10.5 Reasons Why Even Top-Notch Executives Fail
And How To Make Sure It Doesn’t Happen To You
With few exceptions, top executives deserve the responsibility and recognition they enjoy.
- They have worked long and hard over many years.
- They have fought countless battles in the corporate trenches.
- They have been forged in the crucible of time and experience.
- They are responsible professionals whose corporate stripes are well earned.
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But more than ever before, earning a promotion to an executive position does not guarantee successful performance in that position.
Because as today’s organizations continue to downsize, right size, restructure, and re-engineer, more and more responsibility and accountability fall on the shoulders of executives.
Many executives know they must guard against the risk of failure due to the Peter Principle—the maxim that in any hierarchy, people tend to rise to their level of incompetence. But in this age of flattening organizational structures, the Peter Principle casts a shadow of far greater proportions than it has in the past. The new danger is that executives who have not yet—and might never have—“risen” to their level of incompetence may nevertheless fall victim to it if they are unable to meet increased demands and responsibilities they subsequently inherit in their current executive positions.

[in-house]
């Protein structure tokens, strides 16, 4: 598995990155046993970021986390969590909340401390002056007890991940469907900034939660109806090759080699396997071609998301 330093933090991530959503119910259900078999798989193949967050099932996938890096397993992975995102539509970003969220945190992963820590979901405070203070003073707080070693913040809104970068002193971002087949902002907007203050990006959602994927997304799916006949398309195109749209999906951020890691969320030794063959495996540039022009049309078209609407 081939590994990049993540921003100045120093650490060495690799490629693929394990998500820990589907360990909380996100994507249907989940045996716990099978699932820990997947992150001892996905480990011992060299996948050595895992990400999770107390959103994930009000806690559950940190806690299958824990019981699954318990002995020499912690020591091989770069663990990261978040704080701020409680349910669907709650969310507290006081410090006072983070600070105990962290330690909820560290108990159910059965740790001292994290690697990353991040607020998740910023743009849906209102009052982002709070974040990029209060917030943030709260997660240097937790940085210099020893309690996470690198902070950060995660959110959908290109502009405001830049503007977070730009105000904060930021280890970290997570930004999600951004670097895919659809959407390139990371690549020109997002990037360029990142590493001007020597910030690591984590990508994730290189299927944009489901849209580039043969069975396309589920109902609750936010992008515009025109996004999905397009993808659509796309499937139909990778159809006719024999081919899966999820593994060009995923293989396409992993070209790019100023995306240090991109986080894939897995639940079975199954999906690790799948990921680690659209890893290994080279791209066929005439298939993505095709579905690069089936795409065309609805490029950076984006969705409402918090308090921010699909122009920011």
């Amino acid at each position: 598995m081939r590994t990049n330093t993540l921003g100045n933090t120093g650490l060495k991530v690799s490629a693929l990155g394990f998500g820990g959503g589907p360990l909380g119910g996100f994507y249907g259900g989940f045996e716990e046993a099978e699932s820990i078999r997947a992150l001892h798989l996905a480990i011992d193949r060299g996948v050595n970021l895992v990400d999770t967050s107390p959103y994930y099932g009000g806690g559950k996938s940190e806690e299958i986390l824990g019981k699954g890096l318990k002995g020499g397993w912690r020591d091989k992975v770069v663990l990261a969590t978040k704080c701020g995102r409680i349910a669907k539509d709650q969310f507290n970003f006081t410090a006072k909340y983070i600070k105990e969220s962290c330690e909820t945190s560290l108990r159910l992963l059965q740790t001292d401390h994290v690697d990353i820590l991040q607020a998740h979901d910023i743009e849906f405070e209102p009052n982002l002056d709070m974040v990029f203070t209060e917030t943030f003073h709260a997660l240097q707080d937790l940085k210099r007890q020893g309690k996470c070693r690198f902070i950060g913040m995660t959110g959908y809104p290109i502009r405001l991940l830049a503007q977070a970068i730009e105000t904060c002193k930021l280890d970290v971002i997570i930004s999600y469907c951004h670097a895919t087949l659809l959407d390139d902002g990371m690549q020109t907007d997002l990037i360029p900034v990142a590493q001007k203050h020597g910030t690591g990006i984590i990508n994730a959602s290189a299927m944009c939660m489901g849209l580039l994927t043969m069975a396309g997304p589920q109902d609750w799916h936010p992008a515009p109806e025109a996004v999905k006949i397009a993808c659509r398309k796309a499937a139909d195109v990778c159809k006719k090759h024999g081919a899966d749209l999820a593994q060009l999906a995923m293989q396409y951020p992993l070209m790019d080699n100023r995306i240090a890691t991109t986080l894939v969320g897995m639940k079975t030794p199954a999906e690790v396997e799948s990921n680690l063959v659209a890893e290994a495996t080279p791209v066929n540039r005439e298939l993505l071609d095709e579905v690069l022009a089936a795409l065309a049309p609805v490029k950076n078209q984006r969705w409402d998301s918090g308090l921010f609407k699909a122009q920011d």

The good news is that this 21st century manifestation of the Peter Principle—like the Peter Principle itself—is simply an observed tendency, not a fatalistic prediction. And fortunately there is an antidote for this threat to executive survival: preparation. Executives, if they take the time and make the effort to understand the booby traps and land mines facing them on today’s business battlefields, significantly increase their chances for success.
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